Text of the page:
As exciting newcomers to the netball scene, London Pulse are the rising stars of the Vitality Netball Superleague Championship.
Not only they provide world-class Netball for fans to watch, engage with and enjoy, but they also reflect the extraordinary diversity of London in their teams.
Aligned to their core mission of unearthing the leading talent in London and the South East – they simultaneously provide a pathway to success by activating the players’ confidence and self-belief, enhancing their ability to engage with the world at large.
HoneyBee Collective Ltd, trading as HoneyBee&co, is a honey distribution company based in Cambridge. Besides its core business operations, the company focuses on sustainability issues in the industry, educational, social campaigns aimed to help buyers make more conscious purchases, and last, but not less important, on health and well-being surrounding the sweeteners world.
The two companies share a culture of well-being with a strong sense of community while trying to have a social impact.
About London Pulse Netball
London Pulse is Londons only Superleague netball team. Its mission is to find, inspire and develop the next generation of leading netballers to be Superleague and England stars of the future. As the provider of England Netball’s performance pathway for London and the South East, they already have an impressive track record to be proud of. Their performance pathway for young athletes aged 14-21 has already produced exceptional talent, with many now playing Superleague netball.
Netball is one of the most played sports globally by women with more than 20 million participants and the most played sport by women in the UK.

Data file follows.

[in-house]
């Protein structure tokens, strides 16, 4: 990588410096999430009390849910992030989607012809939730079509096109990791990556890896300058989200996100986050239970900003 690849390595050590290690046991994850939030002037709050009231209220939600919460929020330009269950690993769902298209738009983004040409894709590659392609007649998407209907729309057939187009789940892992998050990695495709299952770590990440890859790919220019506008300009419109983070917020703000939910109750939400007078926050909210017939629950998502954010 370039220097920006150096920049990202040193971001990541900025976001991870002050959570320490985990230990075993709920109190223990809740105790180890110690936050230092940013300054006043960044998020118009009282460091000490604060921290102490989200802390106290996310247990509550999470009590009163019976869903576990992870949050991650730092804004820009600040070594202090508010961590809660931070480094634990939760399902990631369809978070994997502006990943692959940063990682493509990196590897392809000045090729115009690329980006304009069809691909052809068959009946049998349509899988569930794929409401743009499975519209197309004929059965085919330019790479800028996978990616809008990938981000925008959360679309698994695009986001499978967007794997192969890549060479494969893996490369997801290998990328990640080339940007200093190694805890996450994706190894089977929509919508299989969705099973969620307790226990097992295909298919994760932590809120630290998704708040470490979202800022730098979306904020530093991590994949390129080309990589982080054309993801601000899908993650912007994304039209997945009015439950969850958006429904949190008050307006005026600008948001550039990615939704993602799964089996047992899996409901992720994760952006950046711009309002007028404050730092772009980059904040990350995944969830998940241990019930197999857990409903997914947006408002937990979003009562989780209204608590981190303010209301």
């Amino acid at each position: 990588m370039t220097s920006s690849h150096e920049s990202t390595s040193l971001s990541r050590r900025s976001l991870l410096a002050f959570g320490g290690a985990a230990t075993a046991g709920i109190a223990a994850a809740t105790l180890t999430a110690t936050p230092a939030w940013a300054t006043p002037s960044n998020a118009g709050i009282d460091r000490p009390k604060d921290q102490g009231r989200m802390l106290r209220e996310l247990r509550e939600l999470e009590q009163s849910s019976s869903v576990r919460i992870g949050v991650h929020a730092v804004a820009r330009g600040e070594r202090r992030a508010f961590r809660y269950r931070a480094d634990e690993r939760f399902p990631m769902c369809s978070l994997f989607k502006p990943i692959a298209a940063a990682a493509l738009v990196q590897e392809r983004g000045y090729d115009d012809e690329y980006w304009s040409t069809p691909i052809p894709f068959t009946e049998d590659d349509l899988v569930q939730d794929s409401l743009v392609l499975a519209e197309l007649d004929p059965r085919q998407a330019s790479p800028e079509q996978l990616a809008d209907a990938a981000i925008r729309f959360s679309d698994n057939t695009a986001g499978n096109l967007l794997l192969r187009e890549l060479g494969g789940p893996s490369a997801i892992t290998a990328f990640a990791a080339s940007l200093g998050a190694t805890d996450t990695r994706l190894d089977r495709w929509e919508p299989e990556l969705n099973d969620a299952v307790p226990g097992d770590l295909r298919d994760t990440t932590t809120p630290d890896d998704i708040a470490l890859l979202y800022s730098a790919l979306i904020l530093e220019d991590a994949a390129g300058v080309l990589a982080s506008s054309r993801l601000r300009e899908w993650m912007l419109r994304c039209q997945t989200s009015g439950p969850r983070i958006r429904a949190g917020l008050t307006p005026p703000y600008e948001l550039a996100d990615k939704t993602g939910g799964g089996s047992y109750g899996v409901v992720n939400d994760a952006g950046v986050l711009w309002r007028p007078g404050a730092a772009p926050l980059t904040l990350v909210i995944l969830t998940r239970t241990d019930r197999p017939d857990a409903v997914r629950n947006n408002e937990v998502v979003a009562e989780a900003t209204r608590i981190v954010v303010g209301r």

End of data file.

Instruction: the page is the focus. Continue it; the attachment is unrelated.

Londoners certainly have a passion for Netball – with sell-out crowds at International and Superleague matches held in the capital city at our iconic venue, Copper Box Arena located in the Queen Elizabeth Olympic Park. London has a unique identity, bustling economy, vibrant social and cultural hotspots, all providing the perfect backdrop for a London-based team. We are proud to be the home for Netball in London. London Pulse creates and provides opportunities for London-based athletes to develop and perform at a very high level. As an emblem of women’s empowerment, London Pulse is a team that our capital city can proudly support.
Their social commitment is outstanding, being part of the schools and broader community, covering 32 London boroughs, offering free sessions to primary school children who would not otherwise access netball.
By disseminating their skills and experience, they offer netball pathway coaching programmes, community camps, masterclasses, pathway trials, inspirational netball tours, annual corporate cup, disability, and visually impaired Netball, Netball for the elderly, and walking Netball in many parts of the region.
Due to its inherent educational, technical, social, and recreational implications, London Pulse considers that sports should be regarded as a real fundamental value for the individual and the community. In particular, it can perform an important educational, social and cultural function for the prevention and recovery of all forms of marginalisation and social hardship.